UPDATE: St Ives MP Andrew George is urging maritime authorities to track down the culprit responsible for polluting local beaches.
It has now been revealed that the substance found at Long Rock, Praa Sands and other local beaches, was palm oil. However, the source of the pollution has not yet been identified.
Mr George said: “It is important that the culprit responsible for this incident is tracked down and prosecuted.”
Mr George said he will be asking the Maritime and Coastguard Agency to ensure that progress is made in identifying the source.
Lumps of a white substance found on some Cornish beaches, blamed for the death of a dog, have been identified as non-toxic fat.
Authorities had advised surfers and swimmers to avoid entering the water after the substance washed up at Praa Sands, Porthcurno and Penzance promenade.
Concerns were heightened when a local vet reported that a dog had died and others had been made ill after licking or eating the waxy substance.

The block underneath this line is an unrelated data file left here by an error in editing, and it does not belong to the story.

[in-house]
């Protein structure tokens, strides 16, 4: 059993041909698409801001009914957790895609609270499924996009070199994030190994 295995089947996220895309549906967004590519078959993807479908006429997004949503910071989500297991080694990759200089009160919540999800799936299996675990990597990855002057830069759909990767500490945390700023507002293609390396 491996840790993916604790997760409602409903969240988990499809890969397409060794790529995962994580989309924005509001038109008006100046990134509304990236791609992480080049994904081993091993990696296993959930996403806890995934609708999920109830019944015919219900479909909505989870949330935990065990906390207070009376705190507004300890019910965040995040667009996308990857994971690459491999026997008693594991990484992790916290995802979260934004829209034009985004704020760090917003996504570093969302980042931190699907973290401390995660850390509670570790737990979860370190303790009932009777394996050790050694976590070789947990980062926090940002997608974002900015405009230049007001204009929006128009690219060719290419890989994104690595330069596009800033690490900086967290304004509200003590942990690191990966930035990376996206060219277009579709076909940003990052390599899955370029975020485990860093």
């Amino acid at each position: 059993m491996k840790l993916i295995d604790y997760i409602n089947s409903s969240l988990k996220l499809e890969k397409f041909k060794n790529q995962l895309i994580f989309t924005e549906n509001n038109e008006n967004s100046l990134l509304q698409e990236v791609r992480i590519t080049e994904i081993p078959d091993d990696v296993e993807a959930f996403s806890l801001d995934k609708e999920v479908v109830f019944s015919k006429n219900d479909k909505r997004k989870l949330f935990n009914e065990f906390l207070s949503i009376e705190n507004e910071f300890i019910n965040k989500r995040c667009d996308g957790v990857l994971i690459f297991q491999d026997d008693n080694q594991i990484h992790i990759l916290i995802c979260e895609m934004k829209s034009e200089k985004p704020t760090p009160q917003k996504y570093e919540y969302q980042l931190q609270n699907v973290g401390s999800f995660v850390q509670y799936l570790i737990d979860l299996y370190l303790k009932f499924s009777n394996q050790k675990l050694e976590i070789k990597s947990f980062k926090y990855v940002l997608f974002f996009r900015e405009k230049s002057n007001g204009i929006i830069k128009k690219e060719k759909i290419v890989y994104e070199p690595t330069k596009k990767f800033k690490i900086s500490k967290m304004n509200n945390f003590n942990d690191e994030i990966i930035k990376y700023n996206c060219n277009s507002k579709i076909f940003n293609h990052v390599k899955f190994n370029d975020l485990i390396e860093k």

Following laboratory tests, the substance has been confirmed as a non-toxic, degraded, edible oil or fat. The Maritime and Coastguard Agency is trying to identify the source of the pollution.
Dr Femi Oshin, from Public Health England in Devon, Cornwall and Somerset, said: "It's reassuring that the substance has been found to be some kind of cooking oil. It has clearly turned rancid and that's why we've had reports of it smelling so bad.
"While not harmful to people, it's unpleasant, and we'd still advise people – and dog owners with their pets – to keep away from it."
Cornwall Council said the oil was not harmful to humans, but could still be dangerous for dogs if they ate a large amount of the substance.